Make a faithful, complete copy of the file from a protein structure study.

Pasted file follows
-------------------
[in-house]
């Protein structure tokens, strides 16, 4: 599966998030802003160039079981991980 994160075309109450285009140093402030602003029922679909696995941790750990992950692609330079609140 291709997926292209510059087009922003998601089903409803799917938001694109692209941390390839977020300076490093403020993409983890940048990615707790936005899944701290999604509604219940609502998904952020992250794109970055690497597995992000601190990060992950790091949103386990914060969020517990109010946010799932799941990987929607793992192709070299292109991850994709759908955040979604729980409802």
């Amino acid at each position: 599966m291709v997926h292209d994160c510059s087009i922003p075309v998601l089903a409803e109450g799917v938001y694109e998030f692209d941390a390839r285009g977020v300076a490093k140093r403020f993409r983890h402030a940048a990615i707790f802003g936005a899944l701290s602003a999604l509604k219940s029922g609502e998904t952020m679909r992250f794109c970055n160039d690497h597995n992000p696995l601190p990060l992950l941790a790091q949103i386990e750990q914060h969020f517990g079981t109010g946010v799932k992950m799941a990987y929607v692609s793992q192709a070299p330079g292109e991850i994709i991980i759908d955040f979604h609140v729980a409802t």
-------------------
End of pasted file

[in-house]
């Protein structure tokens, strides 16, 4: 599966998030802003160039079981991980 994160075309109450285009140093402030602003029922679909696995941790750990992950692609330079609140 291709997926292209510059087009922003998601089903409803799917938001694109692209941390390839977020300076490093403020993409983890940048990615707790936005899944701290999604509604219940609502998904952020992250794109970055690497597995992000601190990060992950790091949103386990914060969020517990109010946010799932799941990987929607793992192709070299292109991850994709759908955040979604729980409802």
């Amino acid at each position: 599966m291709v997926h292209d994160c510059s087009i922003p075309v998601l089903a409803e109450g799917v938001y694109e998030f692209d941390a390839r285009g977020v300076a490093k140093r403020f993409r983890h402030a940048a990615i707790f802003g936005a899944l701290s602003a999604l509604k219940s029922g609502e998904t952020m679909r992250f794109c970055n160039d690497h597995n992000p696995l601190p990060l992950l941790a790091q949103i386990e750990q914060h969020f517990g079981t109010g946010v799932k992950m799941a990987y929607v692609s793992q192709a070299p330079g292109e991850i994709i991980i759908d955040f979604h609140v729980a409802t």